Document Number
Tax Type
Individual Income Tax
Subtraction : Long-Term Capital Gain - Eligible Investment
Date Issued

July 13, 2021

Re:  § 58.1-1821 Appeal: Individual Income Tax

Dear *****: 

This will respond to your letter in which you seek correction of the individual income tax assessment issued to ***** (the “Taxpayers”) for the taxable year ended December 31, 2014. I apologize for the delay in the Department’s response.


The Taxpayers, a husband and wife, co-founded ***** (VALLC) in 2007, then converted VALLC into ***** (VACP) in 2014. The Taxpayers sold shares of VACP later in 2014, and reported the income from the sale as a long-term capital gain on their federal return. The Virginia Secretary of Technology issued VACP a Letter of Certification, verifying that it was a “qualified business” for purposes of Virginia’s long-term capital gain subtraction. 

The Taxpayers filed a Virginia individual income tax return for the 2014 taxable year, claiming a long-term capital gain subtraction for the income they received from the sale of VACP stock. Under review, the Department denied the subtraction because the investment that created the capital gain was not a qualified investment. The Taxpayers appealed, contending that they met all the statutory requirements to claim the subtraction.


Virginia Code § 58.1-301 provides, with certain exceptions, that terminology and references used in Title 58.1 of the Code of Virginia will have the same meaning as provided in the Internal Revenue Code (IRC) unless a different meaning is clearly required. Conformity does not extend to terms, concepts, or principles not specifically provided in the Code of Virginia.  For individual income tax purposes, Virginia “conforms” to federal law, in that it starts the computation of Virginia taxable income with federal adjusted gross income (FAGI). Income properly included in the FAGI of a Virginia resident is subject to taxation by Virginia, unless it is specifically exempt as a Virginia modification pursuant to Virginia Code §§ 58.1-322.01 through 58.1-322.04. 

By reason of their character as legislative grants, statutes relating to deductions and subtractions allowable in computing income and credits allowed against a tax liability must be strictly construed against the taxpayer and in favor of the taxing authority. See Howell’s Motor Freight, Inc., et al. v. Virginia Dep’t of Taxation, Circuit Court of the City of Roanoke, Law No. 82-0846 (10/27/1983). 

For individual income tax purposes, Virginia Code § 58.1-322.02 24 provides for a subtraction for any income taxed as a long-term capital gain for federal income tax purposes. The following restrictions apply:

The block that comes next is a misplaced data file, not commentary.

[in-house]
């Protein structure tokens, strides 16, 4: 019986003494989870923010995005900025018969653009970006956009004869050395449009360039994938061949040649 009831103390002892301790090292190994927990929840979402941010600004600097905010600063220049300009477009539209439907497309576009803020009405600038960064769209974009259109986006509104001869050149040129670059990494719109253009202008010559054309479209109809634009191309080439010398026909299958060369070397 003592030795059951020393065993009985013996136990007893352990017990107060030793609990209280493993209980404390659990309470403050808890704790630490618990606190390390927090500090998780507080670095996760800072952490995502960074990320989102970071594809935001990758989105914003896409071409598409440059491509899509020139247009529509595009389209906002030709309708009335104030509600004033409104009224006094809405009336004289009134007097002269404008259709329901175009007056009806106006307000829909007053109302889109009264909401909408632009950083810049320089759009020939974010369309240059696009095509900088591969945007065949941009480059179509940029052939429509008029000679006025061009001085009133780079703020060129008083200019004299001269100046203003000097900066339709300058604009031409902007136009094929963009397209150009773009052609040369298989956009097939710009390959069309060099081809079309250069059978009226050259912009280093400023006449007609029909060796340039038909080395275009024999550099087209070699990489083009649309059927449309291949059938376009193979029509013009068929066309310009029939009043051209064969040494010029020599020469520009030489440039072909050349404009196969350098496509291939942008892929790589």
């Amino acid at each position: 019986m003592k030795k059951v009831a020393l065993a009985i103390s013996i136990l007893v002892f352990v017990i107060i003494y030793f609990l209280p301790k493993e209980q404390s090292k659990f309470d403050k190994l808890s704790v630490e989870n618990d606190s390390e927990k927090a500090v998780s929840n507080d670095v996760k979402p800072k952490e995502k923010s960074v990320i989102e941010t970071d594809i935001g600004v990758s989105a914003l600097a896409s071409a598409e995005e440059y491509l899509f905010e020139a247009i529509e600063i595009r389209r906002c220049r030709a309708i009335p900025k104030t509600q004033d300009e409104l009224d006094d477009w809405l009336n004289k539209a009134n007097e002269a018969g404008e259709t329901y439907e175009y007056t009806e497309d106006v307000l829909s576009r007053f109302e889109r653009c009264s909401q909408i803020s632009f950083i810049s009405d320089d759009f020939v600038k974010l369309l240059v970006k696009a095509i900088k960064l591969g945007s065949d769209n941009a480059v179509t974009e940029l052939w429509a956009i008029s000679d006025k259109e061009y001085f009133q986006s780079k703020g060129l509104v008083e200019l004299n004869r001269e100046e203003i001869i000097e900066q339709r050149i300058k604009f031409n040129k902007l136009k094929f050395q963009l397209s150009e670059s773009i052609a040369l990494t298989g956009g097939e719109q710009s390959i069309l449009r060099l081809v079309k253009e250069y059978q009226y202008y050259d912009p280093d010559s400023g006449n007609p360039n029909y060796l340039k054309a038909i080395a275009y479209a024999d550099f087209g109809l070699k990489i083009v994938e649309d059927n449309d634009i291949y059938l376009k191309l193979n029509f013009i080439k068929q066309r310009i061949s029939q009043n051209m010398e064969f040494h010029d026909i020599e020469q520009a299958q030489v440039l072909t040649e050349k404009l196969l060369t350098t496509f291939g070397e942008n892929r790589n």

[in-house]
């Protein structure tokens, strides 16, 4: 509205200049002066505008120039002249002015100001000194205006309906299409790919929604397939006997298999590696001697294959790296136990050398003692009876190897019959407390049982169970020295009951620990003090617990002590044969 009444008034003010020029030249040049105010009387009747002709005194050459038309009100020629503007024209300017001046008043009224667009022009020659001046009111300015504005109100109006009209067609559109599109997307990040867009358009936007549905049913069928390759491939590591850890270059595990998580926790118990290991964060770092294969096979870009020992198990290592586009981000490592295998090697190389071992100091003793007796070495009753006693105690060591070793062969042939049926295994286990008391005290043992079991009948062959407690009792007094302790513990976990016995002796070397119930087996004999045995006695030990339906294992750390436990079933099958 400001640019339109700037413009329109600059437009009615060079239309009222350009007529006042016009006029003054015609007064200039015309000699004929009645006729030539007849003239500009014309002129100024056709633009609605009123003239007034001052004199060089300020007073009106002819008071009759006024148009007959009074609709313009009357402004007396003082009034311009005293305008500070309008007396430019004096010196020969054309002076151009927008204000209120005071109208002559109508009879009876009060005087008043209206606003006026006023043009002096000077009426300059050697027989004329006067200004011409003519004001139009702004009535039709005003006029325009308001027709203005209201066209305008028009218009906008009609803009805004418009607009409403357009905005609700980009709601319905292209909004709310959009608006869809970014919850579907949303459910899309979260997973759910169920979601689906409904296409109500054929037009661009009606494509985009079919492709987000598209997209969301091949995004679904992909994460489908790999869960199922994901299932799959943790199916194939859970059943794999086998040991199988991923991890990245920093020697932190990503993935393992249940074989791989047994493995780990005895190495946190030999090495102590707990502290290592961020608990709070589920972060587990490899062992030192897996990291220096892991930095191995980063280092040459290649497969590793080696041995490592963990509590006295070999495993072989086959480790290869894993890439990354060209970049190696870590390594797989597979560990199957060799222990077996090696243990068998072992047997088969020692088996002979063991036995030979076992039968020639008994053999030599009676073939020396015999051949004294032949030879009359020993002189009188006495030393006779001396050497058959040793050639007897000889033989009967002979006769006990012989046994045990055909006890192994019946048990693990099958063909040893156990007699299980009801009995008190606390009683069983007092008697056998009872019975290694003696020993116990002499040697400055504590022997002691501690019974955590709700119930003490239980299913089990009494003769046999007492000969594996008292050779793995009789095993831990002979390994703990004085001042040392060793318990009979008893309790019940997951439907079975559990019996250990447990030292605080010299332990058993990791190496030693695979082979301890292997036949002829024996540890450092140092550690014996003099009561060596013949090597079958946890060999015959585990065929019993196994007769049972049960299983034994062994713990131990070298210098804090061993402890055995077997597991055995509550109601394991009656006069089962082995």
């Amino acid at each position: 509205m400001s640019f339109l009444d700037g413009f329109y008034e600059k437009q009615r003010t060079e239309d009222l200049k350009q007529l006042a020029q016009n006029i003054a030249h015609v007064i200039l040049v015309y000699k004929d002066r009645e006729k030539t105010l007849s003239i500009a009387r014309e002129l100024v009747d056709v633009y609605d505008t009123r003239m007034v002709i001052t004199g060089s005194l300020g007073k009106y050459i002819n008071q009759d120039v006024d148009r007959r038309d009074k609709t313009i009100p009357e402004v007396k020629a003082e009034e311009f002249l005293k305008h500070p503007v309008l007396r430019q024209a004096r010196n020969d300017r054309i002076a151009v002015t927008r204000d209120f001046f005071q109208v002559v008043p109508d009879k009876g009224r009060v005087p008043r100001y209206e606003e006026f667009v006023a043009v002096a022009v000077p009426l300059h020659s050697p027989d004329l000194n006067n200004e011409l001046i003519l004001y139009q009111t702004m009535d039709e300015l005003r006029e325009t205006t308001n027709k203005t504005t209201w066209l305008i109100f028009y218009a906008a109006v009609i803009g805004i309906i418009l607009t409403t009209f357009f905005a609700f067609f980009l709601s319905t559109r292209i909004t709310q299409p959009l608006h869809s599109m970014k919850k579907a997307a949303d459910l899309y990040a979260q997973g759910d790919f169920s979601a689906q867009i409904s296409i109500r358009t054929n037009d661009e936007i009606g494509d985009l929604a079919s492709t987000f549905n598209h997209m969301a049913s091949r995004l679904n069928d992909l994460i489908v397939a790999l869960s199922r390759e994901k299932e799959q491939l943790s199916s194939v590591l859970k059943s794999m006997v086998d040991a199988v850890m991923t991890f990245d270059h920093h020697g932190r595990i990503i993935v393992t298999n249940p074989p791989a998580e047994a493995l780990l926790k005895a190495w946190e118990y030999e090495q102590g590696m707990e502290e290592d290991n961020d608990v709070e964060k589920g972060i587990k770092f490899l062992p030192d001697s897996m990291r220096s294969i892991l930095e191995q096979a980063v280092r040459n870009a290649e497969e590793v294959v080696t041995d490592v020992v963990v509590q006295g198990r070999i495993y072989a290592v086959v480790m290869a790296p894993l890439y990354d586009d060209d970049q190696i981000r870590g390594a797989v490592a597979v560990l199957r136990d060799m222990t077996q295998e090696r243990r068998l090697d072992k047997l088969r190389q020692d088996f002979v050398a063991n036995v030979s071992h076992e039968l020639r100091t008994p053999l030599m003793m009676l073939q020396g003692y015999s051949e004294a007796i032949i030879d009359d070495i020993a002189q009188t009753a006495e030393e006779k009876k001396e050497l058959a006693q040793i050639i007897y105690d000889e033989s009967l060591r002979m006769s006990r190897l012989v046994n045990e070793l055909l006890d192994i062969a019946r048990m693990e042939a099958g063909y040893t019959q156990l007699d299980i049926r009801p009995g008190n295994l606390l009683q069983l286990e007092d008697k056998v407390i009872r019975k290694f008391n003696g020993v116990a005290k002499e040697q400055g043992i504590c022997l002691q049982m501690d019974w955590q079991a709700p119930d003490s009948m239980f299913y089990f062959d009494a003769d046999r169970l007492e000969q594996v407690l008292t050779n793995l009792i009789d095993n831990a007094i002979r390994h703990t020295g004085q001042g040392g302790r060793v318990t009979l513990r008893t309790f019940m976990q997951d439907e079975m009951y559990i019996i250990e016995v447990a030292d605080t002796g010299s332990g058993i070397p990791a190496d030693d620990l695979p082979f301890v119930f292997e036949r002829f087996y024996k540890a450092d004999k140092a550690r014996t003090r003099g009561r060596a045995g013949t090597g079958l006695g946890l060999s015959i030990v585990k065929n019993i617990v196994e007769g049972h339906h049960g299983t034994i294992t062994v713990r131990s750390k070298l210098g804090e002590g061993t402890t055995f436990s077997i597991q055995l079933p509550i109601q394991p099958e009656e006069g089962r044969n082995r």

To qualify for a subtraction . . . , such income shall be attributable to an investment in a “qualified business,” as defined in 58.1- 339.4, or in any other technology business approved by the Secretary of Technology, provided that the business has its principal office or facility in the Commonwealth and less than $3 million in annual revenues in the fiscal year prior to the investment. To qualify for a subtraction . . . , the investment shall be made between the dates of April 1, 2010, and June 30, 2020. No taxpayer who has claimed a tax credit for an investment in a “qualified business” under 58.1-339.4 shall be eligible for the subtraction under this subdivision for an investment in the same business. 

By using the term “investment” and referring to the eligibility criteria found in Virginia Code § 58.1-339.4, it appears that the General Assembly intended for only equity and subordinated debt investments to be eligible for the subtraction. That is because Virginia Code § 58.1-339.4 pertains to the Qualified Equity and Subordinated Debt Tax Credit, for which only equity and subordinated debt investments in technology businesses are eligible. Virginia Code § 58.1-322.02 24 provides that if a taxpayer has already claimed the credit, he is not eligible to claim the subtraction. Thus, the overall statutory scheme involves the same types of investments, either equity or subordinated debt. See Public Document (P.D.) 16-83 (5/16/2016) and P.D. 16-181 (9/6/2016). Based on the Department’s understanding of the General Assembly’s intent, investments must be a direct transfer of cash or other property with a determinable monetary value to a qualified business in exchange for equity or subordinated debt.

It is not necessary, however, for investments to meet all the requirements of a “qualified investment” under Virginia Code § 58.1-339.4. See P.D. 18-131 (6/27/2018). The Department has also reiterated that the statutory restrictions must be satisfied at the time the investment is made rather than when the income is realized. See P.D. 17-108 (6/21/2017).